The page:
Linkage analysis has played an important role in understanding genome structure and evolution. However, two-point linkage analysis widely used for genetic map construction can rarely chart a detailed picture of genome organization because it fails to identify the dependence of crossovers distributed along the length of a chromosome, a phenomenon known as crossover interference. Multi-point analysis, proven to be more advantageous in gene ordering and genetic distance estimation for dominant markers than two-point analysis, is equipped with a capacity to discern and quantify crossover interference. Here, we review a statistical model for four-point analysis, which, beyond three-point analysis, can characterize crossover interference that takes place not only between two adjacent chromosomal intervals, but also over multiple successive intervals. This procedure provides an analytical tool to elucidate the detailed landscape of crossover interference over the genome and further infer the evolution of genome structure and organization.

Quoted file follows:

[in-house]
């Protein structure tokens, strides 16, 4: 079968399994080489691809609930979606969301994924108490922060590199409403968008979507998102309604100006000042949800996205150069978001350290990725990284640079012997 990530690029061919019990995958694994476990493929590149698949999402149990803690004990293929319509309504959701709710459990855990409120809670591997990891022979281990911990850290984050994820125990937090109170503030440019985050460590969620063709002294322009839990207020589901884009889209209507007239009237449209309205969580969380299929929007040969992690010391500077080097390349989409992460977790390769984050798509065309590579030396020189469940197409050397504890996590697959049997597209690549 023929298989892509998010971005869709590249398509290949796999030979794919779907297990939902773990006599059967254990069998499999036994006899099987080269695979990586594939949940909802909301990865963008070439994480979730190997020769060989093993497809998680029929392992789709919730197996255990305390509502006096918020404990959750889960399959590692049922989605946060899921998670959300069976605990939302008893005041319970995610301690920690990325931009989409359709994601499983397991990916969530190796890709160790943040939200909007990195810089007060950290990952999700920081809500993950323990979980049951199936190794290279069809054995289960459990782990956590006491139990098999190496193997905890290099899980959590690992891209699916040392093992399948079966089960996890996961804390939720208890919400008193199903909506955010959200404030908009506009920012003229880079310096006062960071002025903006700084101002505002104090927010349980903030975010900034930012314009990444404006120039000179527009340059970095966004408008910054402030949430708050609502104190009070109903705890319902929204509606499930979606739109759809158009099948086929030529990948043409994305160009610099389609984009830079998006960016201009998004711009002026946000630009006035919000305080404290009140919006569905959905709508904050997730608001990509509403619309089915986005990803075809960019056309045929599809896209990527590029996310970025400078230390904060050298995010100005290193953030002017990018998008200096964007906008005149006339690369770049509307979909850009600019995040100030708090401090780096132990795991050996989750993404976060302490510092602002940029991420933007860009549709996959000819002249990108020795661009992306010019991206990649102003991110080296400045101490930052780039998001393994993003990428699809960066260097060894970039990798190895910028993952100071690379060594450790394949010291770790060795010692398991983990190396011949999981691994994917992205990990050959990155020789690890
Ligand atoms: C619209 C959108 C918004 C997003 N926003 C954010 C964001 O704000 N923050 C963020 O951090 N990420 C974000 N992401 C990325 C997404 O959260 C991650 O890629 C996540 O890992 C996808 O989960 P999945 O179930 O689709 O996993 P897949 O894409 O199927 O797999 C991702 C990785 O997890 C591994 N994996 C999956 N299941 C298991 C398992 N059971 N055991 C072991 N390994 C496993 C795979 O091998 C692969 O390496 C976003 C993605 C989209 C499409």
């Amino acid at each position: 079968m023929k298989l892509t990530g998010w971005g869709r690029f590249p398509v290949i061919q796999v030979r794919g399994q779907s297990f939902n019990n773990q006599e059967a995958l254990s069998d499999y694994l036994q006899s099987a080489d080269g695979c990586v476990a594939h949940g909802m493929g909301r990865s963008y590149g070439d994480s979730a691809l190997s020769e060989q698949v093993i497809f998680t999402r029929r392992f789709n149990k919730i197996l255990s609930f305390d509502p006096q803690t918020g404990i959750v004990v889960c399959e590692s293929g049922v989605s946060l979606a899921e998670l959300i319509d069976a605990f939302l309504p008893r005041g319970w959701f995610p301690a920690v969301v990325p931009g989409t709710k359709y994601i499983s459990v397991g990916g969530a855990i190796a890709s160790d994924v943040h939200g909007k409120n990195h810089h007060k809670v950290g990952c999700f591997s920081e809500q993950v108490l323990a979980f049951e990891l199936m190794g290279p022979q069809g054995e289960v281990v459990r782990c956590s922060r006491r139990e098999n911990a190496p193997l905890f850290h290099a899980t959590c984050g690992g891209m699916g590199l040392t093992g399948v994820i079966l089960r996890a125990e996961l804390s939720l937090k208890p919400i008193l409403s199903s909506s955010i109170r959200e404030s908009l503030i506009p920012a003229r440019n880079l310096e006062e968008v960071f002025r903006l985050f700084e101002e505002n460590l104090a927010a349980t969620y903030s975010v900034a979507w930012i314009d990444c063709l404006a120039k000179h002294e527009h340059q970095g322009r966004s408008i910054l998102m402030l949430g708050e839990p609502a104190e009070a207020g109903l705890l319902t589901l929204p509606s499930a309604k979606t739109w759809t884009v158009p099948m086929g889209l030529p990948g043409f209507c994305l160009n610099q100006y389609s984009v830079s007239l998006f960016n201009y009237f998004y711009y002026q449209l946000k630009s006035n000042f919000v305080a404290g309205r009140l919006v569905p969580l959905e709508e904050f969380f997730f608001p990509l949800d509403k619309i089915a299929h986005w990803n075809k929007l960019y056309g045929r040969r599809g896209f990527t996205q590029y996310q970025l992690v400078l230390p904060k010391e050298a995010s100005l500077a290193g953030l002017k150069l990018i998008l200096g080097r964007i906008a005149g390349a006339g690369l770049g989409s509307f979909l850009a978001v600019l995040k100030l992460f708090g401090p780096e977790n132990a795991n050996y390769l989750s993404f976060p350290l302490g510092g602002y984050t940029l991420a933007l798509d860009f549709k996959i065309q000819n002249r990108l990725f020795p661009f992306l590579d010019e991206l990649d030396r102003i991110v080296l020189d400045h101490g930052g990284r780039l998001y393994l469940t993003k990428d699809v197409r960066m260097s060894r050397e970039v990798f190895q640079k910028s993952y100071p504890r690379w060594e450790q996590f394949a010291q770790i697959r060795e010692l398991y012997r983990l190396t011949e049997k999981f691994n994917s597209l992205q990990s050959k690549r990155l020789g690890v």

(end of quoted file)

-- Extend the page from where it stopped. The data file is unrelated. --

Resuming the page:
All Science Journal Classification (ASJC) codes
- Information Systems
- Molecular Biology